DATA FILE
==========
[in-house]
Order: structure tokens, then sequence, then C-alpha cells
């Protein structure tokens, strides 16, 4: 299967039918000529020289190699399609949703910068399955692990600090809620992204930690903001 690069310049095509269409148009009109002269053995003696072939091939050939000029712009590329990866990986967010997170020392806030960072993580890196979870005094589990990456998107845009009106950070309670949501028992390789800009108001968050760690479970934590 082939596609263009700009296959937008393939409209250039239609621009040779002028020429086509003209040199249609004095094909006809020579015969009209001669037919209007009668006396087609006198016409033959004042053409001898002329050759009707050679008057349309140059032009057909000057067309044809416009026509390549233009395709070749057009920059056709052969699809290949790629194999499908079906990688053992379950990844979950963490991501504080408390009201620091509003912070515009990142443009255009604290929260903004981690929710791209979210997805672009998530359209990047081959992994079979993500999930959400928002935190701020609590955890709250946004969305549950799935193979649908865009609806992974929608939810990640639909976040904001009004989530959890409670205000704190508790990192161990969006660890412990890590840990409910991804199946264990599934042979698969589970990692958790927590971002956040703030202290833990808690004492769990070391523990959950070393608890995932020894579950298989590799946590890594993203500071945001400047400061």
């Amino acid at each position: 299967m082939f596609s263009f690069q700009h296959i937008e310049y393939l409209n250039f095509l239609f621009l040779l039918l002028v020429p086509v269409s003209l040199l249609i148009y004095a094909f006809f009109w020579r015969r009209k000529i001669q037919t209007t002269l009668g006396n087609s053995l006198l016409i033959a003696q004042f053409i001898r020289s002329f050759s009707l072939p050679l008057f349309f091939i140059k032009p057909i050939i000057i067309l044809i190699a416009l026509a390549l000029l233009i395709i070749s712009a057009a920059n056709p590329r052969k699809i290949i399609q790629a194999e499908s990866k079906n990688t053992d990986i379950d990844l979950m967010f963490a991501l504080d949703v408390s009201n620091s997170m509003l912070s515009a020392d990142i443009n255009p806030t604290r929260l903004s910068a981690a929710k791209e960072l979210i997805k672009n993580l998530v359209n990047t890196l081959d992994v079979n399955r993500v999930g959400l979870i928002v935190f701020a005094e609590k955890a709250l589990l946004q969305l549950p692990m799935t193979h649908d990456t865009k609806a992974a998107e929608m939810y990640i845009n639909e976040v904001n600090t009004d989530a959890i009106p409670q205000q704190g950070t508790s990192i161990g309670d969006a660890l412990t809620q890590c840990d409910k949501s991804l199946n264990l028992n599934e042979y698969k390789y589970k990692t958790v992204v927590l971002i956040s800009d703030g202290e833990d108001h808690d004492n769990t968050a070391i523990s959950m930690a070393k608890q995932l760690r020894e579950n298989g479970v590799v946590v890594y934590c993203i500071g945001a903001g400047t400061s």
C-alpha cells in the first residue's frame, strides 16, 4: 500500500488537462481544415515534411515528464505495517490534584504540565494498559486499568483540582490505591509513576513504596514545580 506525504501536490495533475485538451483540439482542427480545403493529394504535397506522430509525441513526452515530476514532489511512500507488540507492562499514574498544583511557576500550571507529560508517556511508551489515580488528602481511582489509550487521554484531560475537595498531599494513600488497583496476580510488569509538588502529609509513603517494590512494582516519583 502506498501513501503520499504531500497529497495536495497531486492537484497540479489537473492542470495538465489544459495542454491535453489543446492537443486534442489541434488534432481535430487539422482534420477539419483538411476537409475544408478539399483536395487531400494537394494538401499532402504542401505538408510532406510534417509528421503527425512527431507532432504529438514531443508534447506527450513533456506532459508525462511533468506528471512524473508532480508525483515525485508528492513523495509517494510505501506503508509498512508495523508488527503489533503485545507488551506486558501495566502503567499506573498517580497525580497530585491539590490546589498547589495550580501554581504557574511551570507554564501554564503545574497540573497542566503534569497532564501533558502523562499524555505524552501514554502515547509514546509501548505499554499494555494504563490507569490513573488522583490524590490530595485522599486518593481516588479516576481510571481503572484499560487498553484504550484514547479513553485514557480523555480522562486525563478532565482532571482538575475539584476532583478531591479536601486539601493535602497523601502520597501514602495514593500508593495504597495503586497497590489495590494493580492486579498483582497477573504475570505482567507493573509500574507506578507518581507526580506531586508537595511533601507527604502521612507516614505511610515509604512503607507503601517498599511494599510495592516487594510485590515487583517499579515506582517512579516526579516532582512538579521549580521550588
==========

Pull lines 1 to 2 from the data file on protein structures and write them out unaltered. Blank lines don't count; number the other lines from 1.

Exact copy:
[in-house]
Order: structure tokens, then sequence, then C-alpha cells